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RE: Title of "Engineer" - California's Facilities Engineers

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California has a similar rule for individuals in the practice of
engineering, however, I believe that there is a distinction between
those who provide a pseudo-engineering practice within a larger
organization that can be either engineering related (such as an
apprentice job under an actual engineer) and one in which the term
engineer is nothing more than a maintenance person.

My training in California started in a facilities engineering group
within a large Aerospace industry. My title was facility engineer, but
what good would it do as I could not stamp drawings for remodeling of
the plant that required me to submit drawings to the County of Los
Angeles. Instead, it was a stepping stone as my direct supervisor of the
division was a Civil Engineer (who flew with Howard Hughes on the Spruce
Goose). I attended school and while I was learning engineering, I was
also hiring engineers like the late (and most amazing) Eugene Birnbaum
(sorry about the spelling) who taught me a lot (including how to stick a
spoon on my nose). The point is that I got to work with some talented
people on the outside who helped me to understand the principles of
engineer. I believe that the title of Facility Engineer still exists and
limits the scope of work that one can do to within the limits of the
"Facility" and can be the experience or apprenticeship one needs to
become a PE in California. The building I worked on most was the largest
redwood building in the world - the building that Howard Hughes
assembled the Spruce Goose. What a history!

Then there is the maintenance engineer - different for the industry that
it serves but in many cases nothing more than a repair man or
maintenance person to haul out garbage or materials.

Sure doesn't make you feel too secure to be working in an industry where
a Civil Engineer who practices on everything but schools, hospitals and
buildings over five stories can't introduce themselves as a structural
engineer. Go figure - I spend time with each potential client making
sure they understand what they are hiring. In most cases it is no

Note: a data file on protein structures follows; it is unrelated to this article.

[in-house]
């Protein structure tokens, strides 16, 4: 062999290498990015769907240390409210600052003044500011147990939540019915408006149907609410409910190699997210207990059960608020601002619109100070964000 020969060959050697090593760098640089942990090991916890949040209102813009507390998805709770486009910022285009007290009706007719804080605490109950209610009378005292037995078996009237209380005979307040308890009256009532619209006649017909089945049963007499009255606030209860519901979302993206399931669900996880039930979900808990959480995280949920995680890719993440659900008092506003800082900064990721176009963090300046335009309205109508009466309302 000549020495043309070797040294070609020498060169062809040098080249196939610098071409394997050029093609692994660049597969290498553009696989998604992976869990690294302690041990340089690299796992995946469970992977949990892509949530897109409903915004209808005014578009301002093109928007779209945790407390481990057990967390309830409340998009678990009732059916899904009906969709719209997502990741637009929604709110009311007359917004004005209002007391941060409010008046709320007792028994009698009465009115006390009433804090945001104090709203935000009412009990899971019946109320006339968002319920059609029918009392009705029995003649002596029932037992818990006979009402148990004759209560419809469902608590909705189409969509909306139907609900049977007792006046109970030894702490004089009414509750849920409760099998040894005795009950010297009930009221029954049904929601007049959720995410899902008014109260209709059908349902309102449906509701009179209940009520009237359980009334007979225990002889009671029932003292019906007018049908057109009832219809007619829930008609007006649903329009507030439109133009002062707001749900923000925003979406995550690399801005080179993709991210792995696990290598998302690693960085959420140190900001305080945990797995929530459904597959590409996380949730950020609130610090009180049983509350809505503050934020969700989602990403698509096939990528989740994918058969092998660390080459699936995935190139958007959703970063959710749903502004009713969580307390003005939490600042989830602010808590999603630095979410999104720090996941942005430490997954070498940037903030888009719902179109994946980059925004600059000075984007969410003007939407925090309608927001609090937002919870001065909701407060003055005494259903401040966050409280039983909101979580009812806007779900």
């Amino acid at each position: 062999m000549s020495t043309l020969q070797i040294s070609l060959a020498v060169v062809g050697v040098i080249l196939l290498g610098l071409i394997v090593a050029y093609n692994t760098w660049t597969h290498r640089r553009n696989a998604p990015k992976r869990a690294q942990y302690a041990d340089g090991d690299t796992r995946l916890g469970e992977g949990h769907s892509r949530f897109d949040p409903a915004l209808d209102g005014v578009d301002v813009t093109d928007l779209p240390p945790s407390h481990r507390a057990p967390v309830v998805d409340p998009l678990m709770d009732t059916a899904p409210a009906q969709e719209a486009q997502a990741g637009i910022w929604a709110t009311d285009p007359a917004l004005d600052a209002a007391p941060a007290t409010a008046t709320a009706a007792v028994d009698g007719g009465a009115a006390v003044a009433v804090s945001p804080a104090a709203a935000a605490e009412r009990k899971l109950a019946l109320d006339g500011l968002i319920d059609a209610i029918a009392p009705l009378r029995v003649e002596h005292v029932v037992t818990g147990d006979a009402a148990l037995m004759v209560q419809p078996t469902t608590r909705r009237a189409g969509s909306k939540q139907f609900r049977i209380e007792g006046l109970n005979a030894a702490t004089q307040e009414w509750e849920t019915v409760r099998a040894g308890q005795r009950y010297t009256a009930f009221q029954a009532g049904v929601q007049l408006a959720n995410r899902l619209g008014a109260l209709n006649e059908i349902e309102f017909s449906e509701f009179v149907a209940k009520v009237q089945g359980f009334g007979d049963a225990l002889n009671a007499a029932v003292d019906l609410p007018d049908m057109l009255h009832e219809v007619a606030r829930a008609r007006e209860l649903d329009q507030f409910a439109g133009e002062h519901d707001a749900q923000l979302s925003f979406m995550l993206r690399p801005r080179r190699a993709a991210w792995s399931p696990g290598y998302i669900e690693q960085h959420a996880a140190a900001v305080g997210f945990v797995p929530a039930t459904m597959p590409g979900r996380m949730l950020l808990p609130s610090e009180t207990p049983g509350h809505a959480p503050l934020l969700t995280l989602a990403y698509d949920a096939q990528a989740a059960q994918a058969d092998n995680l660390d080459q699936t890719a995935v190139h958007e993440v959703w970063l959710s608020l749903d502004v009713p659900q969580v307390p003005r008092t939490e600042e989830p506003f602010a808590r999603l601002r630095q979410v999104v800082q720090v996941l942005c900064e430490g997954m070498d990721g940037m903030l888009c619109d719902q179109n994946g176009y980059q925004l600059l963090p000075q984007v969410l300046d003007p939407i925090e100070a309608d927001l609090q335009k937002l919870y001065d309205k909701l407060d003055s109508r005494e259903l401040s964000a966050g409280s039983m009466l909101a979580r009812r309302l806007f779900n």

problem, but in some cases the thought that I am anything less than a
structural engineer scares them off. They usually come back - not being
able to find a structural engineer willing to take their project or not
having the time for residential wood framing.

Dennis

-----Original Message-----
From: Jason Kilgore [mailto:jkilgore(--nospam--at)leok.com] 
Sent: Monday, November 17, 2003 2:47 PM
To: seaint(--nospam--at)seaint.org
Subject: Title of "Engineer"

In Missouri Law:

"327.181. Practice as professional engineer defined. -- Any person
practices
in Missouri as a professional engineer... [blah blah blah] ...or who
uses
the title "professional engineer" or consulting engineer" or the word
"engineer" alone or preceded by any word indicating or implying that
such
person is or hold himself or herself out to be a professional engineer,
or
who shall use any word or words, letters, figures, degrees, titles or
other
description indicating or implying that such person is a professional
engineer or is willing or able to practice engineering."

Reading the above, I understand that the use of the word "engineer" is
regulated.  According to the court in Pennsylvania, it's only regulated
if
the title implies the offer of engineering services.

All of the construction "project engineers" that I have met have been
either
PE's or EIT's.  Otherwise, they go by the title of "project manager".

Conversely, I can look in the paper and see classified ads for "Building
Maintenance Engineers".  An "Engineer" is the common term for a train
driver.  And the tongue-in-cheek title for a garbage collector is a
"sanitation engineer".

----
Jason Kilgore
Leigh & O'Kane, L.L.C.
Kansas City, Missouri



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